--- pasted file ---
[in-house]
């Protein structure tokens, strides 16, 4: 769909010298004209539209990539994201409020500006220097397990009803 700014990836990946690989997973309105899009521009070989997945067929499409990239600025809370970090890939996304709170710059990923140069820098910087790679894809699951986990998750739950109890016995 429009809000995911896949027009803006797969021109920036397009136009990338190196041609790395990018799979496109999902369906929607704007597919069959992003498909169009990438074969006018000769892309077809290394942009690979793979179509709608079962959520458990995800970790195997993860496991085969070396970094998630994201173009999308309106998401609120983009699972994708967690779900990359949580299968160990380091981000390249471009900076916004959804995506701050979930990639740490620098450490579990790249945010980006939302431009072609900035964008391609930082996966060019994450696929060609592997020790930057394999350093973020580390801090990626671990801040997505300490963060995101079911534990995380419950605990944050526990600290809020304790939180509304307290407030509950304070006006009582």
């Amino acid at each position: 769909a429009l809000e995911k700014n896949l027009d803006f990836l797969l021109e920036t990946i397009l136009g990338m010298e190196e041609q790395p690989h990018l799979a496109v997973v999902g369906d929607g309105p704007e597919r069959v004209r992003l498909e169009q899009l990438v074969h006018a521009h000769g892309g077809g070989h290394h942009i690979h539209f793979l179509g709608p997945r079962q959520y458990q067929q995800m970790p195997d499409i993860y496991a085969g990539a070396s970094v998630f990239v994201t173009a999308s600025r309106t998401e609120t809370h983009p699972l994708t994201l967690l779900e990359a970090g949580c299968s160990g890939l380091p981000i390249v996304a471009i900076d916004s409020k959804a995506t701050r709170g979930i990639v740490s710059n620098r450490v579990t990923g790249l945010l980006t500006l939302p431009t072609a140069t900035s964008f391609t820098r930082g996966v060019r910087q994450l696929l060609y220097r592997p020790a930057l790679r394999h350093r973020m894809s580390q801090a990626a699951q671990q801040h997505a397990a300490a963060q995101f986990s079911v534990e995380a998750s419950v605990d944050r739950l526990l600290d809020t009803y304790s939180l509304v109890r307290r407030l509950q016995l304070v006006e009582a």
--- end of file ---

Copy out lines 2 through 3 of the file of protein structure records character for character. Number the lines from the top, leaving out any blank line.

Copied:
């Protein structure tokens, strides 16, 4: 769909010298004209539209990539994201409020500006220097397990009803 700014990836990946690989997973309105899009521009070989997945067929499409990239600025809370970090890939996304709170710059990923140069820098910087790679894809699951986990998750739950109890016995 429009809000995911896949027009803006797969021109920036397009136009990338190196041609790395990018799979496109999902369906929607704007597919069959992003498909169009990438074969006018000769892309077809290394942009690979793979179509709608079962959520458990995800970790195997993860496991085969070396970094998630994201173009999308309106998401609120983009699972994708967690779900990359949580299968160990380091981000390249471009900076916004959804995506701050979930990639740490620098450490579990790249945010980006939302431009072609900035964008391609930082996966060019994450696929060609592997020790930057394999350093973020580390801090990626671990801040997505300490963060995101079911534990995380419950605990944050526990600290809020304790939180509304307290407030509950304070006006009582």
């Amino acid at each position: 769909a429009l809000e995911k700014n896949l027009d803006f990836l797969l021109e920036t990946i397009l136009g990338m010298e190196e041609q790395p690989h990018l799979a496109v997973v999902g369906d929607g309105p704007e597919r069959v004209r992003l498909e169009q899009l990438v074969h006018a521009h000769g892309g077809g070989h290394h942009i690979h539209f793979l179509g709608p997945r079962q959520y458990q067929q995800m970790p195997d499409i993860y496991a085969g990539a070396s970094v998630f990239v994201t173009a999308s600025r309106t998401e609120t809370h983009p699972l994708t994201l967690l779900e990359a970090g949580c299968s160990g890939l380091p981000i390249v996304a471009i900076d916004s409020k959804a995506t701050r709170g979930i990639v740490s710059n620098r450490v579990t990923g790249l945010l980006t500006l939302p431009t072609a140069t900035s964008f391609t820098r930082g996966v060019r910087q994450l696929l060609y220097r592997p020790a930057l790679r394999h350093r973020m894809s580390q801090a990626a699951q671990q801040h997505a397990a300490a963060q995101f986990s079911v534990e995380a998750s419950v605990d944050r739950l526990l600290d809020t009803y304790s939180l509304v109890r307290r407030l509950q016995l304070v006006e009582a």